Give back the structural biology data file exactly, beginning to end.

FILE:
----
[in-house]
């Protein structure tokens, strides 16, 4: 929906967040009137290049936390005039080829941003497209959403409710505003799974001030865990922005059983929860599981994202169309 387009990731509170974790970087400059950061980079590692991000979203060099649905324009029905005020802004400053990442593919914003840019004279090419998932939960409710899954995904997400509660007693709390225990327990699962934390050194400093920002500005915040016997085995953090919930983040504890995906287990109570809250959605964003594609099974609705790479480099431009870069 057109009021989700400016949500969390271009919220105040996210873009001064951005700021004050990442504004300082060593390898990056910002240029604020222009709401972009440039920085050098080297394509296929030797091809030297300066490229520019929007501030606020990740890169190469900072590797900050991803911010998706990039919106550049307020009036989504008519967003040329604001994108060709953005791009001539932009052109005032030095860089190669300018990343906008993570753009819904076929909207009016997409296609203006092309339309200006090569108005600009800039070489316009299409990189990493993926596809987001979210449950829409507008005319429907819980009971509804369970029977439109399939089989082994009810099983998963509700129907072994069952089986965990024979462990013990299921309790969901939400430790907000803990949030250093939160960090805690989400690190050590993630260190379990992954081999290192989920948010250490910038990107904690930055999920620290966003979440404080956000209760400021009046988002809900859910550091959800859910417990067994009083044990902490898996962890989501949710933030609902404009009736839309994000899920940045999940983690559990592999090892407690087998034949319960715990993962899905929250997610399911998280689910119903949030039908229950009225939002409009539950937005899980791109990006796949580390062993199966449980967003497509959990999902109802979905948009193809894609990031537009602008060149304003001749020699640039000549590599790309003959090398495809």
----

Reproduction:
[in-house]
């Protein structure tokens, strides 16, 4: 929906967040009137290049936390005039080829941003497209959403409710505003799974001030865990922005059983929860599981994202169309 387009990731509170974790970087400059950061980079590692991000979203060099649905324009029905005020802004400053990442593919914003840019004279090419998932939960409710899954995904997400509660007693709390225990327990699962934390050194400093920002500005915040016997085995953090919930983040504890995906287990109570809250959605964003594609099974609705790479480099431009870069 057109009021989700400016949500969390271009919220105040996210873009001064951005700021004050990442504004300082060593390898990056910002240029604020222009709401972009440039920085050098080297394509296929030797091809030297300066490229520019929007501030606020990740890169190469900072590797900050991803911010998706990039919106550049307020009036989504008519967003040329604001994108060709953005791009001539932009052109005032030095860089190669300018990343906008993570753009819904076929909207009016997409296609203006092309339309200006090569108005600009800039070489316009299409990189990493993926596809987001979210449950829409507008005319429907819980009971509804369970029977439109399939089989082994009810099983998963509700129907072994069952089986965990024979462990013990299921309790969901939400430790907000803990949030250093939160960090805690989400690190050590993630260190379990992954081999290192989920948010250490910038990107904690930055999920620290966003979440404080956000209760400021009046988002809900859910550091959800859910417990067994009083044990902490898996962890989501949710933030609902404009009736839309994000899920940045999940983690559990592999090892407690087998034949319960715990993962899905929250997610399911998280689910119903949030039908229950009225939002409009539950937005899980791109990006796949580390062993199966449980967003497509959990999902109802979905948009193809894609990031537009602008060149304003001749020699640039000549590599790309003959090398495809």